On A Roll
Published 3:33 pm Tuesday, April 3, 2012
FARMVILLE – New Life Assembly of God, Northview Community Church and the Town of Farmville have hatched a sweet idea for the coming Easter holiday.
An Easter egg hunt.
Now, we know what you're thinking-hide a few eggs and let the children have at it; what's the big deal about that?
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This hunt will be huge-football field size huge, as in Prince Edward County High School's field. And yes, there will be lots of plastic eggs, to the tune of 25,000 of them.
While that'll make it eggciting (sorry, couldn't help it), what will make this event, scheduled at 2 p.m. on Saturday, April 7, as big as RGIII on NFL draft day is that a portion of the eggs will be tossed from a helicopter just before the start of the festivities.
Perhaps making for an eggsilarating moment. (OK, we'll stop.)
“…We spent the last three days, actually, putting all the 25,000 eggs together,” New Life Children's Pastor Josh Simpson told The Herald in a March 22 interview. “And…we filled just…over a thousand bags of candy.”
A feat that would involve a team of volunteers.
“Our church has really stepped it up this year with both helping out and bringing candy and then financial giving,” Simpson said. “And then, also, just the hands-on that it's taken for them to put everything together…We knocked it out in three days. I mean, it was amazing.”
Students from New Life Christian Academy worked on putting the eggs together; adults weighed the bags assuring the bags were equal in weight. It was sort of an assembly line sort of thing.
Simpson has heard and seen an egg drop from a helicopter before and wanted to bring that to Farmville. He contacted the airport simply asking for someone who has a helicopter and was given the name of Jim Price. Price, Simpson further detailed, contacted a friend, Paul Jackson, from Chesapeake, who had a larger helicopter.
Things were lining up for the big event.
“We're not gonna be able to drop 25,000 eggs,” Simpson said. “But we're gonna drop as many as we can.”
New Life's regular Easter egg hunts began with about 2,000 eggs some six years ago, and has steadily grown-shifting from an inside of the building hunt (due to rain) that first year to the blacktop outside last year.
Of course, adding eggs along the way. (Last year, there were some 15,000.)
“The background is we've just been doing it,” Simpson said. “I mean it's a fun event that can be done. We don't ask for anything in return. It's really just an opportunity for us to just have fun and give back.”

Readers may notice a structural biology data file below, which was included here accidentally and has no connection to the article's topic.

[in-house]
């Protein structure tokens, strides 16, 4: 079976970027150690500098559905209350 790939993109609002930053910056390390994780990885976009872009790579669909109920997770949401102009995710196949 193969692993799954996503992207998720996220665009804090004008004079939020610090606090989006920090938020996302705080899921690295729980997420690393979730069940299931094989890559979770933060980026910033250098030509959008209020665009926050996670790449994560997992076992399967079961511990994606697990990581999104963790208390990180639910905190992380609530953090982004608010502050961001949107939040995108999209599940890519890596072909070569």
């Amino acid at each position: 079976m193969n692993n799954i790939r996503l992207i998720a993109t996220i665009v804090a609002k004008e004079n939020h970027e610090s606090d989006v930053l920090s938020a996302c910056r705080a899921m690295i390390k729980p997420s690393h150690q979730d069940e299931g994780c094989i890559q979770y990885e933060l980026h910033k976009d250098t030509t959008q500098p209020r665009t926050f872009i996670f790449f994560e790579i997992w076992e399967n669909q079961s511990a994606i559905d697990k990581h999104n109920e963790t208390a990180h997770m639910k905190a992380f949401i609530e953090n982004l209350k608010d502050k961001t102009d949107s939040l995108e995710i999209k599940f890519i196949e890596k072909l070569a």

This year marks the first time for moving it off the church site and also a teaming up with Farmville and Northview Community Church (located in the Student Baptist Union near Longwood University).
Town Recreation Director Chris Bolt explained he got involved basically through a phone call. Simpson asked if he would be interested in helping and he said sure and asked what can they do to help.
“It's a community event and so (we) just want to get as many people out there as possible and…it's all about the kids,” Bolt said.
Bolt would also reflect that the Town did its own hunt in the past, but he figured why hold his own and compete.
“It just makes sense to have one big event,” Bolt said.
Simpson also noted, “I think teaming up's awesome, too…It's not about New Life. It's not about Northview. It's not about the Town. It's just everybody.”
As for the hunt, the number of eggs the older children (the children will be divided into two groups up to the oldest at age 12) will determine candy prizes. In addition, there will also be five major prizes with the collection of certain specific eggs.
They're asking those who win those prizes to come to New Life that Sunday so they can celebrate with them, Simpson detailed.
The Saturday fun begins at 2 p.m., but participants may want to bring their egg collecting baskets and arrive a bit early (just after 1 p.m. was suggested). Wristbands are planned to be handed out for the children to help separate them by age); volunteers are being line up to help the event run smoothly.
Bolt also cited that the event is for the community, not just for Farmville or New Life.
“It's for everybody,” he said. “Cumberland, Buckingham, wherever. Just come on out.”